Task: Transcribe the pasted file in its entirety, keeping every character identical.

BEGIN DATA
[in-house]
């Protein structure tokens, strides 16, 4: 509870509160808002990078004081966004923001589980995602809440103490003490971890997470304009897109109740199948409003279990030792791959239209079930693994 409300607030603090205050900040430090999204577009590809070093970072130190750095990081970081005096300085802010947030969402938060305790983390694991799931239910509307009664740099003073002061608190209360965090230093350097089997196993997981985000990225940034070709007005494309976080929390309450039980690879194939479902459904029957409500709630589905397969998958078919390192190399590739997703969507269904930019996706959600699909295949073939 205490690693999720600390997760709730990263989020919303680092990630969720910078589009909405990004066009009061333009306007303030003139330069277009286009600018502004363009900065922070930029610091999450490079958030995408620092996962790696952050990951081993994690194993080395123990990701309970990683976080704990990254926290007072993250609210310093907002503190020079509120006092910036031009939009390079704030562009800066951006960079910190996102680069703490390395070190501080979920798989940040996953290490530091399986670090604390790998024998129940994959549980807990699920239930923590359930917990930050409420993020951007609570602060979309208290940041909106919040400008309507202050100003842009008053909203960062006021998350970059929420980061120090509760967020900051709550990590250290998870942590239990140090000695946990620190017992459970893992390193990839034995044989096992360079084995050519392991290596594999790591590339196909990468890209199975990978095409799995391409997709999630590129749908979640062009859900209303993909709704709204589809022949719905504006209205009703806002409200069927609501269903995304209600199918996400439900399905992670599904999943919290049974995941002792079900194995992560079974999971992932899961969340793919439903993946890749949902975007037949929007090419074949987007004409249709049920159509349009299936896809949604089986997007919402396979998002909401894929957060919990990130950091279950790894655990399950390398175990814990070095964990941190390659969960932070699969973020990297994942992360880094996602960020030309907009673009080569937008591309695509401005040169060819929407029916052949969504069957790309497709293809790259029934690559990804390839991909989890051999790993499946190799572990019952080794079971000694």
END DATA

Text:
[in-house]
């Protein structure tokens, strides 16, 4: 509870509160808002990078004081966004923001589980995602809440103490003490971890997470304009897109109740199948409003279990030792791959239209079930693994 409300607030603090205050900040430090999204577009590809070093970072130190750095990081970081005096300085802010947030969402938060305790983390694991799931239910509307009664740099003073002061608190209360965090230093350097089997196993997981985000990225940034070709007005494309976080929390309450039980690879194939479902459904029957409500709630589905397969998958078919390192190399590739997703969507269904930019996706959600699909295949073939 205490690693999720600390997760709730990263989020919303680092990630969720910078589009909405990004066009009061333009306007303030003139330069277009286009600018502004363009900065922070930029610091999450490079958030995408620092996962790696952050990951081993994690194993080395123990990701309970990683976080704990990254926290007072993250609210310093907002503190020079509120006092910036031009939009390079704030562009800066951006960079910190996102680069703490390395070190501080979920798989940040996953290490530091399986670090604390790998024998129940994959549980807990699920239930923590359930917990930050409420993020951007609570602060979309208290940041909106919040400008309507202050100003842009008053909203960062006021998350970059929420980061120090509760967020900051709550990590250290998870942590239990140090000695946990620190017992459970893992390193990839034995044989096992360079084995050519392991290596594999790591590339196909990468890209199975990978095409799995391409997709999630590129749908979640062009859900209303993909709704709204589809022949719905504006209205009703806002409200069927609501269903995304209600199918996400439900399905992670599904999943919290049974995941002792079900194995992560079974999971992932899961969340793919439903993946890749949902975007037949929007090419074949987007004409249709049920159509349009299936896809949604089986997007919402396979998002909401894929957060919990990130950091279950790894655990399950390398175990814990070095964990941190390659969960932070699969973020990297994942992360880094996602960020030309907009673009080569937008591309695509401005040169060819929407029916052949969504069957790309497709293809790259029934690559990804390839991909989890051999790993499946190799572990019952080794079971000694």